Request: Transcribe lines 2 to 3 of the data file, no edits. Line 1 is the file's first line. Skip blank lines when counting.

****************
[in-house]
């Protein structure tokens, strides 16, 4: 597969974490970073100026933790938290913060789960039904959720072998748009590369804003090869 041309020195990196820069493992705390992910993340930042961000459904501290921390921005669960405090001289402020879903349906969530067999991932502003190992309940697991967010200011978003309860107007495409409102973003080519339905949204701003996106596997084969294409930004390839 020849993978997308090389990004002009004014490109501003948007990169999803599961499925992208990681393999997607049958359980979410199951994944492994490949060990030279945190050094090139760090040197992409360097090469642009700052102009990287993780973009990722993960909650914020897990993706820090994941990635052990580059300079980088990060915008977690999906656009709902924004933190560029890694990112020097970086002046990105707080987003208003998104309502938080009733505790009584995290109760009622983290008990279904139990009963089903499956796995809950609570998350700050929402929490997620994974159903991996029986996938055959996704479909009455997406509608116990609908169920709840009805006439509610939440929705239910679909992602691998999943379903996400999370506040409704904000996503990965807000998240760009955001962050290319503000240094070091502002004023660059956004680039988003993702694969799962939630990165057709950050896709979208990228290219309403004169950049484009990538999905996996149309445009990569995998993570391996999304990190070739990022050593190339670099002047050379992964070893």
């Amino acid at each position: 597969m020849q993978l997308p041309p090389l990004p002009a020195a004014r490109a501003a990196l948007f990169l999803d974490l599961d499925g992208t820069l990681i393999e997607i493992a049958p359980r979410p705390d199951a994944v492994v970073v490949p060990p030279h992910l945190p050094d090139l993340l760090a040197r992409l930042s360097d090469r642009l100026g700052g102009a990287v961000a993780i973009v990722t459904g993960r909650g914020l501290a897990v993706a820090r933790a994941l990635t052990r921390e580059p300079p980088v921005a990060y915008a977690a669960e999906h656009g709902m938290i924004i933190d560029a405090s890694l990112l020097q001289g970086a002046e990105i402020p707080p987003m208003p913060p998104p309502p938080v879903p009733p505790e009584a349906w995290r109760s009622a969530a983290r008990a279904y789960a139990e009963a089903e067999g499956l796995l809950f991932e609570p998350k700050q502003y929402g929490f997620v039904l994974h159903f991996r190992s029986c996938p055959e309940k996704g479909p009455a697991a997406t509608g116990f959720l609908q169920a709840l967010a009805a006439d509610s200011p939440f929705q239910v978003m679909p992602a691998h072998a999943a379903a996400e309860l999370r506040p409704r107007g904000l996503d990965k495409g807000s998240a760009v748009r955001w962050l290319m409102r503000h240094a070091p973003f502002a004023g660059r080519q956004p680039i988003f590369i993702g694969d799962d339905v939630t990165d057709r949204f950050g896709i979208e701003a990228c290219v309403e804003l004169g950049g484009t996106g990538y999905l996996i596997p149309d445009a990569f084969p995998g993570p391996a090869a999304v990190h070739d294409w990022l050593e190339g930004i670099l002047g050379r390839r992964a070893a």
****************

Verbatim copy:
């Protein structure tokens, strides 16, 4: 597969974490970073100026933790938290913060789960039904959720072998748009590369804003090869 041309020195990196820069493992705390992910993340930042961000459904501290921390921005669960405090001289402020879903349906969530067999991932502003190992309940697991967010200011978003309860107007495409409102973003080519339905949204701003996106596997084969294409930004390839 020849993978997308090389990004002009004014490109501003948007990169999803599961499925992208990681393999997607049958359980979410199951994944492994490949060990030279945190050094090139760090040197992409360097090469642009700052102009990287993780973009990722993960909650914020897990993706820090994941990635052990580059300079980088990060915008977690999906656009709902924004933190560029890694990112020097970086002046990105707080987003208003998104309502938080009733505790009584995290109760009622983290008990279904139990009963089903499956796995809950609570998350700050929402929490997620994974159903991996029986996938055959996704479909009455997406509608116990609908169920709840009805006439509610939440929705239910679909992602691998999943379903996400999370506040409704904000996503990965807000998240760009955001962050290319503000240094070091502002004023660059956004680039988003993702694969799962939630990165057709950050896709979208990228290219309403004169950049484009990538999905996996149309445009990569995998993570391996999304990190070739990022050593190339670099002047050379992964070893």
């Amino acid at each position: 597969m020849q993978l997308p041309p090389l990004p002009a020195a004014r490109a501003a990196l948007f990169l999803d974490l599961d499925g992208t820069l990681i393999e997607i493992a049958p359980r979410p705390d199951a994944v492994v970073v490949p060990p030279h992910l945190p050094d090139l993340l760090a040197r992409l930042s360097d090469r642009l100026g700052g102009a990287v961000a993780i973009v990722t459904g993960r909650g914020l501290a897990v993706a820090r933790a994941l990635t052990r921390e580059p300079p980088v921005a990060y915008a977690a669960e999906h656009g709902m938290i924004i933190d560029a405090s890694l990112l020097q001289g970086a002046e990105i402020p707080p987003m208003p913060p998104p309502p938080v879903p009733p505790e009584a349906w995290r109760s009622a969530a983290r008990a279904y789960a139990e009963a089903e067999g499956l796995l809950f991932e609570p998350k700050q502003y929402g929490f997620v039904l994974h159903f991996r190992s029986c996938p055959e309940k996704g479909p009455a697991a997406t509608g116990f959720l609908q169920a709840l967010a009805a006439d509610s200011p939440f929705q239910v978003m679909p992602a691998h072998a999943a379903a996400e309860l999370r506040p409704r107007g904000l996503d990965k495409g807000s998240a760009v748009r955001w962050l290319m409102r503000h240094a070091p973003f502002a004023g660059r080519q956004p680039i988003f590369i993702g694969d799962d339905v939630t990165d057709r949204f950050g896709i979208e701003a990228c290219v309403e804003l004169g950049g484009t996106g990538y999905l996996i596997p149309d445009a990569f084969p995998g993570p391996a090869a999304v990190h070739d294409w990022l050593e190339g930004i670099l002047g050379r390839r992964a070893a």